By now, the Arthur series has produced more than 10 million books as well as a hit television show for PBS and made his creator a wealthy man. But the early days were a different story. Separated from his wife, living with his mother-in-law and recently released from his job as a college professor, Brown came home in the mid-1970s to a request from his 4-year-old son, Tolon:

Tell me a story.

And make it about a weird animal.

So, as Brown reached into the possibilities of uncommon zoology for his son's nocturnal enjoyment, he also concocted the beginnings of a career. He took his new creation to a friend at Atlantic Monthly Press who gave him guidance, and he landed a publishing deal for the first book in what would become a series: Arthur's Nose. And the big money started rolling in. His first check was somewhere around $70 to $80. (The number seems to vary with the telling.)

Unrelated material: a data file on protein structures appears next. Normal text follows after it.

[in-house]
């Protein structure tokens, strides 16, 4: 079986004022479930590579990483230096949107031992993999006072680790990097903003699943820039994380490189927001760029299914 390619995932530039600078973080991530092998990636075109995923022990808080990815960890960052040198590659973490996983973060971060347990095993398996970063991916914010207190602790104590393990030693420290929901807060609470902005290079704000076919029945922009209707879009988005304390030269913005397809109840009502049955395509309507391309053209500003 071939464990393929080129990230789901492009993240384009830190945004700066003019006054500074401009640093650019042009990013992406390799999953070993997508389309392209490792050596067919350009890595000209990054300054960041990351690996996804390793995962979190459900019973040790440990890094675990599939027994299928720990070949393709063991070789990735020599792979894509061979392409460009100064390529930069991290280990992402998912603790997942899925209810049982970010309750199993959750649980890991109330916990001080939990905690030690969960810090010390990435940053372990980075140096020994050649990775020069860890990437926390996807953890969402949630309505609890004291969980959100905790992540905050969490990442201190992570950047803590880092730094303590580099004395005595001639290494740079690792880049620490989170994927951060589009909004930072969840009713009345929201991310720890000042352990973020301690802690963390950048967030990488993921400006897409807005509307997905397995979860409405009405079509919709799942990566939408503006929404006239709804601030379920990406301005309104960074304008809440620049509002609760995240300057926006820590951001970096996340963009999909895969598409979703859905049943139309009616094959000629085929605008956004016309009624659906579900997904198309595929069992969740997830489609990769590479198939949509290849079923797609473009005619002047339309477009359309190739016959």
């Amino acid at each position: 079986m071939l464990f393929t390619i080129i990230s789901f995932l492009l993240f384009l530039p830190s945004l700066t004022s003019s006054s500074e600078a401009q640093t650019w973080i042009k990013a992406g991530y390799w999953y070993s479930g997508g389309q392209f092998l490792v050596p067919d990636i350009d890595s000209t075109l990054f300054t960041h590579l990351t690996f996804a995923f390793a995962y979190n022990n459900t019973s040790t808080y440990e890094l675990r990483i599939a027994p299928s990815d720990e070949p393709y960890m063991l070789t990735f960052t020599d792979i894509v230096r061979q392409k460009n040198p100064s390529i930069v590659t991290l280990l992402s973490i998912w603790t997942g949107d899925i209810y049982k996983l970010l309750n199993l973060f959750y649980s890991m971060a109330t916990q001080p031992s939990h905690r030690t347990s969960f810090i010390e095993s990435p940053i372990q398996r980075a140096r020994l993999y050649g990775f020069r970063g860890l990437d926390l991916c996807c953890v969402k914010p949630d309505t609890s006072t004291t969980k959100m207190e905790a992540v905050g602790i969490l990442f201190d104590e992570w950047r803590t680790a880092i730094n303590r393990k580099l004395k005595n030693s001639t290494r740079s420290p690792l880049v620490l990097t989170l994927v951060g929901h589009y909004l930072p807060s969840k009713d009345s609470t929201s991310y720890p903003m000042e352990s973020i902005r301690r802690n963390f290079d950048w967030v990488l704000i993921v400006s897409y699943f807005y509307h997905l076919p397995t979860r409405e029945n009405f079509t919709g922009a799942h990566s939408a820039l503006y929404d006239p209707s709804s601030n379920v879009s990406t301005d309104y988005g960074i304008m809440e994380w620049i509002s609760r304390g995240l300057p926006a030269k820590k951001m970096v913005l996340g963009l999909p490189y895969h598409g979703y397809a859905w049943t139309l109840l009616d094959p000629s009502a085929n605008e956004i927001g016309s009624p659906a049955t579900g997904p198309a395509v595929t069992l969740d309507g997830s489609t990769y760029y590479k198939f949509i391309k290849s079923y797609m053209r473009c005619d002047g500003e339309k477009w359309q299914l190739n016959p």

"I was imagining buying a new car, and instead I got groceries," he told the Sun-Sentinel in South Florida. "It was about five years before I felt like I could make a living doing this."

Brown had long dreamed of illustrating children's books, inspired in high school by Maurice Sendak's classic Where the Wild Things Are. As a student at the Cleveland Institute of Art, he says he found that such pursuits were considered too pedestrian for the serious artistic mind: He has said his decision to include his illustrations in his submission for the institute's drawing award cost him the prize.

After Cleveland, he worked as a cook and a delivery truck driver who kept getting lost. He also farmed chickens. He found freelance work as a professional illustrator in the textbook field and even worked on an Isaac Asimov book for his first non-textbook assignment.